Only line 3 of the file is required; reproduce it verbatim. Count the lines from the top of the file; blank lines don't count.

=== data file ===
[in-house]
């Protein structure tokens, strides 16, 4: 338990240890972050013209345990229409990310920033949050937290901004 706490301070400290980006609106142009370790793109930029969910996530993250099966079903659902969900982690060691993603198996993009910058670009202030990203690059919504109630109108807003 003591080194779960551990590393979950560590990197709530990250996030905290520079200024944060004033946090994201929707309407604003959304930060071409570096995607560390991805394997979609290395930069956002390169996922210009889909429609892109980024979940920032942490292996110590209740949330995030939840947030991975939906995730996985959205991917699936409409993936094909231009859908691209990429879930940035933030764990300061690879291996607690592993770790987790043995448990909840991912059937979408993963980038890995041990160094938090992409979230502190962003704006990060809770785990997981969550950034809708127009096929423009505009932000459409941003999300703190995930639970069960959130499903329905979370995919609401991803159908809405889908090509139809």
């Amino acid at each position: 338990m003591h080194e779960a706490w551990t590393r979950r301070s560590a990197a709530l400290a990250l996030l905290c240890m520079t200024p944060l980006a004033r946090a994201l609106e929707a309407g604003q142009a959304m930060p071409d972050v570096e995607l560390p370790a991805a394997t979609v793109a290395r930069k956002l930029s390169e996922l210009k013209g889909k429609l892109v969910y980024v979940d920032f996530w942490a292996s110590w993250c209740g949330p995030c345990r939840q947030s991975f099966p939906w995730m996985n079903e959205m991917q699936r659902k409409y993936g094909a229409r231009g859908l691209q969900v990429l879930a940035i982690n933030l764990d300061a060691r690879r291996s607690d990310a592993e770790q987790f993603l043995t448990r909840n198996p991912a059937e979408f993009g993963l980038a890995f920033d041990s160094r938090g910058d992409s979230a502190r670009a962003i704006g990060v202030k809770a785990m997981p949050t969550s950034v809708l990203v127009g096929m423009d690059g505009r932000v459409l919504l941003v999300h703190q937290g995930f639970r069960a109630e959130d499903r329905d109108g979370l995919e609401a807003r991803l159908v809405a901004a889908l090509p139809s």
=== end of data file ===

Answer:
């Amino acid at each position: 338990m003591h080194e779960a706490w551990t590393r979950r301070s560590a990197a709530l400290a990250l996030l905290c240890m520079t200024p944060l980006a004033r946090a994201l609106e929707a309407g604003q142009a959304m930060p071409d972050v570096e995607l560390p370790a991805a394997t979609v793109a290395r930069k956002l930029s390169e996922l210009k013209g889909k429609l892109v969910y980024v979940d920032f996530w942490a292996s110590w993250c209740g949330p995030c345990r939840q947030s991975f099966p939906w995730m996985n079903e959205m991917q699936r659902k409409y993936g094909a229409r231009g859908l691209q969900v990429l879930a940035i982690n933030l764990d300061a060691r690879r291996s607690d990310a592993e770790q987790f993603l043995t448990r909840n198996p991912a059937e979408f993009g993963l980038a890995f920033d041990s160094r938090g910058d992409s979230a502190r670009a962003i704006g990060v202030k809770a785990m997981p949050t969550s950034v809708l990203v127009g096929m423009d690059g505009r932000v459409l919504l941003v999300h703190q937290g995930f639970r069960a109630e959130d499903r329905d109108g979370l995919e609401a807003r991803l159908v809405a901004a889908l090509p139809s």